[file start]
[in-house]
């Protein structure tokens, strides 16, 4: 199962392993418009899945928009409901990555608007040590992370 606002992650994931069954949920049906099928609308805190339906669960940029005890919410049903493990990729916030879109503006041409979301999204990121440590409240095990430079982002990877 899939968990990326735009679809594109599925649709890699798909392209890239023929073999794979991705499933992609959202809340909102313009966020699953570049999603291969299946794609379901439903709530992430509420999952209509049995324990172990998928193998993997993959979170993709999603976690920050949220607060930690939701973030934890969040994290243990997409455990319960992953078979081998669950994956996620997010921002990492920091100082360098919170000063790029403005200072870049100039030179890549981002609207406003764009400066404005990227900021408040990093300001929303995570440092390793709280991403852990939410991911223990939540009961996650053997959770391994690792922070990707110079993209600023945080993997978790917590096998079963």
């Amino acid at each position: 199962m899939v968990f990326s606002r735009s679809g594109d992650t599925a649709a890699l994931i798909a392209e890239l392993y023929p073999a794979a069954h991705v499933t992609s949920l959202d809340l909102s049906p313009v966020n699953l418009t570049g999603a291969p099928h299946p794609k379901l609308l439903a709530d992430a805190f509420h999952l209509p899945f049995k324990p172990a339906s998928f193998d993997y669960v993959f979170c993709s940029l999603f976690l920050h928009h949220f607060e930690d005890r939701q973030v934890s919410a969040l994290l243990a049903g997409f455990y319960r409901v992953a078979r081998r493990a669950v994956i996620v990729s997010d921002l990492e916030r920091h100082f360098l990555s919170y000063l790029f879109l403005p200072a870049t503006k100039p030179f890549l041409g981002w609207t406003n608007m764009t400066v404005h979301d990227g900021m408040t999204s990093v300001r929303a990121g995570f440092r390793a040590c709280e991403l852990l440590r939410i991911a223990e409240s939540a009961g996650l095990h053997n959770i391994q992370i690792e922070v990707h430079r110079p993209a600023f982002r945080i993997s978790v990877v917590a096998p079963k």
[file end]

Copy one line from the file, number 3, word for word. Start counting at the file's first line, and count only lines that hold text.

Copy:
């Amino acid at each position: 199962m899939v968990f990326s606002r735009s679809g594109d992650t599925a649709a890699l994931i798909a392209e890239l392993y023929p073999a794979a069954h991705v499933t992609s949920l959202d809340l909102s049906p313009v966020n699953l418009t570049g999603a291969p099928h299946p794609k379901l609308l439903a709530d992430a805190f509420h999952l209509p899945f049995k324990p172990a339906s998928f193998d993997y669960v993959f979170c993709s940029l999603f976690l920050h928009h949220f607060e930690d005890r939701q973030v934890s919410a969040l994290l243990a049903g997409f455990y319960r409901v992953a078979r081998r493990a669950v994956i996620v990729s997010d921002l990492e916030r920091h100082f360098l990555s919170y000063l790029f879109l403005p200072a870049t503006k100039p030179f890549l041409g981002w609207t406003n608007m764009t400066v404005h979301d990227g900021m408040t999204s990093v300001r929303a990121g995570f440092r390793a040590c709280e991403l852990l440590r939410i991911a223990e409240s939540a009961g996650l095990h053997n959770i391994q992370i690792e922070v990707h430079r110079p993209a600023f982002r945080i993997s978790v990877v917590a096998p079963k």